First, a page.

Today, our hospitals are being flooded with sick people who need ventilators and other electricity-dependent equipment to stay alive. If you were one of those virus-stricken patients, what would you choose to power your ventilator? Solar panels and wind turbines or a 2,000-megawatt nuclear plant?

The essential point here is that electric grids — particularly those in densely populated cities like New York — should not be too reliant on any one thing, be it a transformer, transmission line, fuel source or generation facility.

And yet, that is exactly what is happening: New York is concentrating its risks on a single fuel: natural gas.

In 2018, I was lucky to get a tour of Indian Point. I walked through the hangar-like turbine hall of the Unit 2 reactor. After seeing it up close, I became convinced that Indian Point is one of New York’s most valuable assets.

It’s a marvel of engineering and ingenuity that should be appreciated alongside other iconic landmarks, like the Hoover Dam. Alas, the workers at Indian Point have already begun reducing the power output of Unit 2 in anticipation of the April 30 shutdown.

New Yorkers take cheap, abundant, reliable electricity as a given. Yet the coronavirus proves that black swans can have calamitous impacts on modern societies.

Amid the current devastation, Cuomo should immediately order that Indian Point remain online to help assure the reliability of electric supplies. And New Yorkers must hope that another black swan doesn’t alight on the electric grid and, in doing so, turn the current crisis into an even greater catastrophe.
New York Post

Indian Point

New York Has 1,300 Reasons Not To Close Indian Point
Robert Bryce
12 April 2020

At the end of this month, the Unit 2 reactor at the Indian Point Energy Center in Buchanan, New York will be permanently shut down. Next April, the final reactor at the site, Unit 3, will also be shuttered.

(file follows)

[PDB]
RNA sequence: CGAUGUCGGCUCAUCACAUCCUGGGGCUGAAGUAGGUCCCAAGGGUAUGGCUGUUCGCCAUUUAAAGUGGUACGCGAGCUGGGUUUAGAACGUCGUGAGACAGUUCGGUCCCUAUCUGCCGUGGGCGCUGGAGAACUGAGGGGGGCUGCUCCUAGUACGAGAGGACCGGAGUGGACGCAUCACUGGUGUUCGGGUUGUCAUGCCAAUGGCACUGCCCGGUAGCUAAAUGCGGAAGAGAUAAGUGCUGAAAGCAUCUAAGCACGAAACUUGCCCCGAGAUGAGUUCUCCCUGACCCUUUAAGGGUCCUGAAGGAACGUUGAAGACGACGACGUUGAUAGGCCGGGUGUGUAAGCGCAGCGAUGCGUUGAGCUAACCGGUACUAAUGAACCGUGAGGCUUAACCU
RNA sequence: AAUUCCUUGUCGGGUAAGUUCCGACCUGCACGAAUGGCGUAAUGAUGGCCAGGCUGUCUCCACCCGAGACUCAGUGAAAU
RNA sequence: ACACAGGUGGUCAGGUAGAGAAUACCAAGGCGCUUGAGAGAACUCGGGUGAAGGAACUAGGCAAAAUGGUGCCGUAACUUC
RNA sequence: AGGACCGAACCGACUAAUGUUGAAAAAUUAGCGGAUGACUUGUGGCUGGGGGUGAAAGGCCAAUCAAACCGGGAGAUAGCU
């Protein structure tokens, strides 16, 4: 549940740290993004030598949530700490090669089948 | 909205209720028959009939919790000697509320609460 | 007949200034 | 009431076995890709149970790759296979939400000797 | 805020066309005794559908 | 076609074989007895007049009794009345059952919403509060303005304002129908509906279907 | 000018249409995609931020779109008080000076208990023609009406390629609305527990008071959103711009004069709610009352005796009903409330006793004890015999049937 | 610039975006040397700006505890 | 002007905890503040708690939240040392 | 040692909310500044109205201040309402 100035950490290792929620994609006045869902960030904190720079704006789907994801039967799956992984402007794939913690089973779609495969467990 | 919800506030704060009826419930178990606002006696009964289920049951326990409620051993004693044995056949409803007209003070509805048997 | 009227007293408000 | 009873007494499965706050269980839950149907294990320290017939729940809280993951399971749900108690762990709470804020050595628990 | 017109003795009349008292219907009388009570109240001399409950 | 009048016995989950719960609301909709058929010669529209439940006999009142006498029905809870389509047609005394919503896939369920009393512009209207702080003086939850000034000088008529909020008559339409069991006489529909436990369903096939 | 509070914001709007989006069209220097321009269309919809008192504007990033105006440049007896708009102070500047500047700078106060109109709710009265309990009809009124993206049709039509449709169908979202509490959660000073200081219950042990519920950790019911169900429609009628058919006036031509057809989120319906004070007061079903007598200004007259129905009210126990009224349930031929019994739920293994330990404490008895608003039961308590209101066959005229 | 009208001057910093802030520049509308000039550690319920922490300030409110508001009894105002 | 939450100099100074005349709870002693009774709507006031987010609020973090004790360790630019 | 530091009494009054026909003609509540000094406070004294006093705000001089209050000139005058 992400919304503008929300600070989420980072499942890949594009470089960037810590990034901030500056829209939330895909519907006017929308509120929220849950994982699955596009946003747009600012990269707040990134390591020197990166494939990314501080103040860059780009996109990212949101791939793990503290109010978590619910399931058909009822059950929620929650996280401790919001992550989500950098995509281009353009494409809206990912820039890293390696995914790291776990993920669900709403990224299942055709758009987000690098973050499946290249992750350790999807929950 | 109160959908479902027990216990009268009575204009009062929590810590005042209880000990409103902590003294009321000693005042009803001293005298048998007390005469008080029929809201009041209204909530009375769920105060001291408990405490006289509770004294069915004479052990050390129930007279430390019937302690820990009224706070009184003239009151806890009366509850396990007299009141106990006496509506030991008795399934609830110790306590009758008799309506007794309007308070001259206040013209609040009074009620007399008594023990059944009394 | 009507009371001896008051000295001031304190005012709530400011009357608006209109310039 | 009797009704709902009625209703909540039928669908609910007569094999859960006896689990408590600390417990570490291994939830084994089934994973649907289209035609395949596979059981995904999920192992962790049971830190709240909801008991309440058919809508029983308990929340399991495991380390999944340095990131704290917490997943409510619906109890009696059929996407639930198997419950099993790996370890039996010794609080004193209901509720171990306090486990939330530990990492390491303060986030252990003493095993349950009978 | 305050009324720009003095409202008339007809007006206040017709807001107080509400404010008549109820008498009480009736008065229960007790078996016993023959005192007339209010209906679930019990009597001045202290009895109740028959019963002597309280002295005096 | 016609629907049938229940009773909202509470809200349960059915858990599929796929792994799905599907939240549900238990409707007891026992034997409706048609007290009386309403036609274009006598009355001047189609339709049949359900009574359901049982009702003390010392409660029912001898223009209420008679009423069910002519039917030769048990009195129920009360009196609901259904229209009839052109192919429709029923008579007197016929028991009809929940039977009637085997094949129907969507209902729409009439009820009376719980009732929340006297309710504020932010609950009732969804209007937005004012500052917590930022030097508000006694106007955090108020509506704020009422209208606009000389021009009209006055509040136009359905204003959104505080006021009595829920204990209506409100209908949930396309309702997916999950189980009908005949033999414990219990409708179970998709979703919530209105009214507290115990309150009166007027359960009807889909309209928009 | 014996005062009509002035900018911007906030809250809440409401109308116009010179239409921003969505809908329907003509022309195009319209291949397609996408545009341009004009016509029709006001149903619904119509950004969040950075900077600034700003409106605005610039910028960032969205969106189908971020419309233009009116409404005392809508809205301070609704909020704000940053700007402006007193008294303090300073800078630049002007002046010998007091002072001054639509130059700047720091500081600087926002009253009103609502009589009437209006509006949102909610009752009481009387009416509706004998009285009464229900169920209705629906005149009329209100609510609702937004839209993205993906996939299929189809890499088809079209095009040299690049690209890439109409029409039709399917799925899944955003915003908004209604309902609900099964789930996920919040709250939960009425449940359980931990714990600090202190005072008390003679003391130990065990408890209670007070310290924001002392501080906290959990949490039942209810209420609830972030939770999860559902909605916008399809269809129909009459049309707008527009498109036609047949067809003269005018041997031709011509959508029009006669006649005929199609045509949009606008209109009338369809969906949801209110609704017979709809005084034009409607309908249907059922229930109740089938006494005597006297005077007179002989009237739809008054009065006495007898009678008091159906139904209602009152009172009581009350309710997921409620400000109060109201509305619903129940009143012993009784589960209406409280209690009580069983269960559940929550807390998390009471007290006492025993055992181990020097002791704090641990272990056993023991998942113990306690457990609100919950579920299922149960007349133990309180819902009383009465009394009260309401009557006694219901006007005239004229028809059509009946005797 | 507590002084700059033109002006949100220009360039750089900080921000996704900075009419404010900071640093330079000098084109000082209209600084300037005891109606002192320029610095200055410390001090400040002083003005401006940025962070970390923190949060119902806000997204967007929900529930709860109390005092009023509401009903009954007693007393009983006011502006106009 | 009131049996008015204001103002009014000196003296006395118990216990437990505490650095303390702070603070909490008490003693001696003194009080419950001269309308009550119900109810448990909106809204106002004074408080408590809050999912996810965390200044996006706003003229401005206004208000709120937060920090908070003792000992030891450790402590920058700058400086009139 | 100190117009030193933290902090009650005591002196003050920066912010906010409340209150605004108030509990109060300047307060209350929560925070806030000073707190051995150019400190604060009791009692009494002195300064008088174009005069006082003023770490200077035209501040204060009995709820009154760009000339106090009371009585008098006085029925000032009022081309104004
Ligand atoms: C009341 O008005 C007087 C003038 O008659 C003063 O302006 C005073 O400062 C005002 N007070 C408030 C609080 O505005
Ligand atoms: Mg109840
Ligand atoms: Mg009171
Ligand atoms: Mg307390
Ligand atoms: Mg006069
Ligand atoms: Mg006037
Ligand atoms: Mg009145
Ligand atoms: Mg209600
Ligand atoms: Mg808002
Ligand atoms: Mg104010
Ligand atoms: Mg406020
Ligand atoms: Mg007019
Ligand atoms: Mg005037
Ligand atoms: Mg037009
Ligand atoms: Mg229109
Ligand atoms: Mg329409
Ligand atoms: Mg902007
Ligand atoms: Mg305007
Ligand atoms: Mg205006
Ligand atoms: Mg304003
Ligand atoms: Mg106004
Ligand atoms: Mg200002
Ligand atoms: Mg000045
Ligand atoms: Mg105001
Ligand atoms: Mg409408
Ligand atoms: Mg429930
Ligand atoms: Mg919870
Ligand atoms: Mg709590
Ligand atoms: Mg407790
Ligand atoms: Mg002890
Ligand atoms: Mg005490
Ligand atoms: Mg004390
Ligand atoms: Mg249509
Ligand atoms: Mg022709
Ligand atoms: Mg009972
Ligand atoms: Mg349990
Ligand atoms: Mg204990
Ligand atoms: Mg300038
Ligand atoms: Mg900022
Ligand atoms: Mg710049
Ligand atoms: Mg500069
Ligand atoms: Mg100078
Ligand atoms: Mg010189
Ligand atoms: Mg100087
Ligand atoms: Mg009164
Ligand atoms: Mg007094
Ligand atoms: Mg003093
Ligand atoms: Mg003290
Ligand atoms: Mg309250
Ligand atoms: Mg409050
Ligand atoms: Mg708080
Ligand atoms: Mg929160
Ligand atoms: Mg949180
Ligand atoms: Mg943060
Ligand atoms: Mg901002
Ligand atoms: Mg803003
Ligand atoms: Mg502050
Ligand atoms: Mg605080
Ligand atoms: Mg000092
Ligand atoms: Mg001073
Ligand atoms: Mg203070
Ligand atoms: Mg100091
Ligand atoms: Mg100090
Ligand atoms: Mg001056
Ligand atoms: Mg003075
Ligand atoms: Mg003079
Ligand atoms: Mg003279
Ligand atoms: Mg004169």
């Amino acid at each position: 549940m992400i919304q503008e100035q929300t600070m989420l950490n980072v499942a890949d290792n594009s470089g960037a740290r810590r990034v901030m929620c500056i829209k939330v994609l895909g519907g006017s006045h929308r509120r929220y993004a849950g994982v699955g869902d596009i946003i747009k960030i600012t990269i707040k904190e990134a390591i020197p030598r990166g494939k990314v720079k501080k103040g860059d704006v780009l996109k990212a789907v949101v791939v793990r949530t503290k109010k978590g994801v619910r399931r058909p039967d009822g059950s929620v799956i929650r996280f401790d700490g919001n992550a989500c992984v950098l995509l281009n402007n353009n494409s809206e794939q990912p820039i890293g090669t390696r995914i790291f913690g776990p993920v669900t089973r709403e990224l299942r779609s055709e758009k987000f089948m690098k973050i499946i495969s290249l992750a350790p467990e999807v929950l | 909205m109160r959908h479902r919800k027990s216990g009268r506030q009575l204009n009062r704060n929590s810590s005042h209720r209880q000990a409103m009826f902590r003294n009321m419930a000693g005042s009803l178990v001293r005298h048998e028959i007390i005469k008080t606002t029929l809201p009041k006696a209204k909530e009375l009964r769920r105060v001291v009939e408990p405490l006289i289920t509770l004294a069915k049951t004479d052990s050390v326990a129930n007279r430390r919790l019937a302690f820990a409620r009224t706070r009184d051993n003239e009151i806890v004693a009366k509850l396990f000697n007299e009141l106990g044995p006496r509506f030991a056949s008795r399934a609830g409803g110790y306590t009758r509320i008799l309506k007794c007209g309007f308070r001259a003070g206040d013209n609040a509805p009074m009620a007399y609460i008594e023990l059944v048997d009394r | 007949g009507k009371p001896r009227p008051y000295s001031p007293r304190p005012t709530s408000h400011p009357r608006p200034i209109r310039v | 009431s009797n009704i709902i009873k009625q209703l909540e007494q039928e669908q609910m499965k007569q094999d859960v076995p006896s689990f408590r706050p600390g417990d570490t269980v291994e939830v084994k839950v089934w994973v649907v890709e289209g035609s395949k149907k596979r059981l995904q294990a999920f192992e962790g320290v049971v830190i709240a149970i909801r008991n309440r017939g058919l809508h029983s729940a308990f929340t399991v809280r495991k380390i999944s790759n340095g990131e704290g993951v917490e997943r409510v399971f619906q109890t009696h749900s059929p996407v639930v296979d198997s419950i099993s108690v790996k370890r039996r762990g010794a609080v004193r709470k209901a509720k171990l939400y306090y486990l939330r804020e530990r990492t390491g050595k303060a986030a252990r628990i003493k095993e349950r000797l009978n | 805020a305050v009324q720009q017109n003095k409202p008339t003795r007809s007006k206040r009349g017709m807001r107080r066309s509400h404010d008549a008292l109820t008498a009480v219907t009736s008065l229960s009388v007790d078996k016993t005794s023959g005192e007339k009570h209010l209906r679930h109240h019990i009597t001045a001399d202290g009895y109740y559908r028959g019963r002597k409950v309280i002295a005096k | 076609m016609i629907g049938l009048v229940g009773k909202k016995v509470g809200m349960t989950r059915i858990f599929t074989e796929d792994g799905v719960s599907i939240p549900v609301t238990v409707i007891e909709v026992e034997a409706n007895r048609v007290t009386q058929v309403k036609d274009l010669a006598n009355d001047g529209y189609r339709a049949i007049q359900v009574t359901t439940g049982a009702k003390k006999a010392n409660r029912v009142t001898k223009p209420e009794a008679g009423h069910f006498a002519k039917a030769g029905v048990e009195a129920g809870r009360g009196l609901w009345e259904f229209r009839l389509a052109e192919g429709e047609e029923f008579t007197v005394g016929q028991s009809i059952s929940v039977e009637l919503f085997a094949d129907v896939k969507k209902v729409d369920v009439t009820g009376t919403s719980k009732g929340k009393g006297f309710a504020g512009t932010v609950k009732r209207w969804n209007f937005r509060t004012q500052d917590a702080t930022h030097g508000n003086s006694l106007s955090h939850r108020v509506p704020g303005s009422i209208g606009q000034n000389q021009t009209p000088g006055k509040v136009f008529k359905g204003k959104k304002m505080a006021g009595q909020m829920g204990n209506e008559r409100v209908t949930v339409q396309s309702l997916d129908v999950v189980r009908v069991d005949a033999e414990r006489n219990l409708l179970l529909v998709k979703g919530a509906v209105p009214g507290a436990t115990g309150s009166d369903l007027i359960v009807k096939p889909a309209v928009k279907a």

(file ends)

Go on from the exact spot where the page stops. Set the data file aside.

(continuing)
The premature closure of the nuclear plant is bad climate policy. The closure, which was announced by Gov. Andrew Cuomo in 2017, will increase reliance on natural gas-fired generators and in doing so increase the state’s greenhouse gas emissions. In 2013, when Michael Bloomberg was mayor of New York City, his administration estimated that closing Indian Point and replacing it with gas-fired generation will “increase New York City’s greenhouse gas emissions by approximately 15 percent.”

But the premature closure of the 2,069-megawatt nuclear plant is even worse land-use policy. Here’s why: replacing the 16 terawatt-hours of carbon-free electricity that is now being produced by the twin-reactor plant with wind turbines will require 1,300 times as much territory as what is now covered by Indian Point.

Energy policy and land-use policy are inextricable. Regulatory decisions about energy infrastructure – regardless of whether the project involves oil wells, power plants, or transmission lines – impact land use. And land-use restrictions, whether for residential development, parks, or open space, impact the types of energy infrastructure that can be built.

Land-use battles over renewable energy have been raging in New York for more than a decade. In 2007, after months of intense debate that pitted neighbors against each other, the town of Meredith elected a new town board that quickly enacted a ban on wind projects. The fight in Meredith became the focus of the documentary Windfall, which premiered in 2012. Since then, numerous other towns in the state have been battling the encroachment of Big Wind.